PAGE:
SummerCon 2018 In Review

July 1, 2018

SummerCon is a different type of conference than most, and honestly sometimes it’s tough to hear the talks over the noise of the crowd at the bar. This year, the organizers added a second venue to try to spread out the noise from the great conversations and impromptu meetings, so some of the talks could be heard. We wanted to share a few notes on our teams’ key takeaways from the weekend.

First of all, congratulations to our team member Alexei Bulazel (@0xAlexei) for sharing his methodology on reverse engineering Windows Defender’s JavaScript engine, and Windows Emulator. Alexei demonstrated custom tooling he built in order to explore these engines, explained his findings from nine months of reverse engineering, and touched on how attackers could evade or exploit the emulator from within.

Vlad Wolstencroft presented an excellent talk entitled “Exploiting the Exploiters: Hunting Fraud in Telecom Networks”. His presentation looked at a part of telecom infrastructure we hadn’t seen discussed on stage before – the GSM gateways (sometimes called “simboxes”) which are used to provide “fake” phones onto mobile networks – often to route calls internationally more cheaply than by the legitimate routes, commit billing fraud, or to inject spam into a network. While we’ve seen numerous issues in telecom devices over the years, seeing Vlad’s talk about these boxes showed these seemed to be in a “different class” – and not in a positive way. These devices have a large amount of personal data, as most telecom infrastructure does, in this case things like the voice and SMS data that is routed by them – including things like 2FA codes from major providers (sidenote: this is one more reason that we’re often working to get our customers to move off of SMS authentication in favor of app or hardware based 2FA tokens).

From a security point of view, Vlad’s results seem to indicate these devices have weak authentication mechanisms, and also have other services like telnet exposed in some cases. The systems also seemed to have very basic vulnerabilities - such as command injection in web UIs that allowed for full access. He showed one device with “custom” authentication; the device gave the operator a challenge that they had to use to compute a response for login. We’ve often seen these type of schemes in devices we target, and most are straightforward to reverse engineer to be able to write a “keygen” for - as was the one that Vlad found. It’s another reminder of why obfuscation and custom-rolled approaches (whenever possible) should be replaced with cryptographically secure systems that don’t rely on hiding secrets in deployed devices. We know all too well from many projects we’ve done that such login schemes could be replaced with a secure system based on standard cryptography.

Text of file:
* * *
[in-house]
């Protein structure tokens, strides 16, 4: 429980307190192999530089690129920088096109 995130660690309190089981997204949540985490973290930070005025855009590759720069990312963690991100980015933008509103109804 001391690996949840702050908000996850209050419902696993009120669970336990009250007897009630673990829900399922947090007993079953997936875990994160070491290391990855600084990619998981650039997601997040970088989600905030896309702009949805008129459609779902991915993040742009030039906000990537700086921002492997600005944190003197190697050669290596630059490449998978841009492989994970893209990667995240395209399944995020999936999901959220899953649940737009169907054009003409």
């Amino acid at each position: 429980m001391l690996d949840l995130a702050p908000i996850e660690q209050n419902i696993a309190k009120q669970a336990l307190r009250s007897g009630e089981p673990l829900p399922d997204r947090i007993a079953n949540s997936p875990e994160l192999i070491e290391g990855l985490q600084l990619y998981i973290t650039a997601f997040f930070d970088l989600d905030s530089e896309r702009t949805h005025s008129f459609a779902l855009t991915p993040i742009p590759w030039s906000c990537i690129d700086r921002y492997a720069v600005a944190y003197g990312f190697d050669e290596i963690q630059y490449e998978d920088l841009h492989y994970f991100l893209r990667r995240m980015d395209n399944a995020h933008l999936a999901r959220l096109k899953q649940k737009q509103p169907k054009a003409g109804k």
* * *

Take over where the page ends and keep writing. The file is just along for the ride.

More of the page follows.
We enjoyed how this talk covered not just the vulnerabilities, but also discussed the market and specific findings from his mapping work. It was the style of talk with live demos and new content that we don’t often see at conferences anymore.

We also enjoyed the stories in Juan Andres Guerrero-Saade’s talk on “Hunting for Code Similarity at Scale”, and would have loved to see more discussion of the modern work on code similarities or share more about how the challenges of false positive suppression and picking good bytestrings under his method.

Once again, SummerCon delivered a good selection of talks (and entertainment) this year, so we had to focus on a few here. The variety of talks was pretty large, but there was definitely not a lack of technical content to be had. There are lessons from this conference for just about anyone in the field of security. It was great seeing some of our friends, co-workers, and clients, both new and old. We very much look forward to seeing what next year’s conference has in store!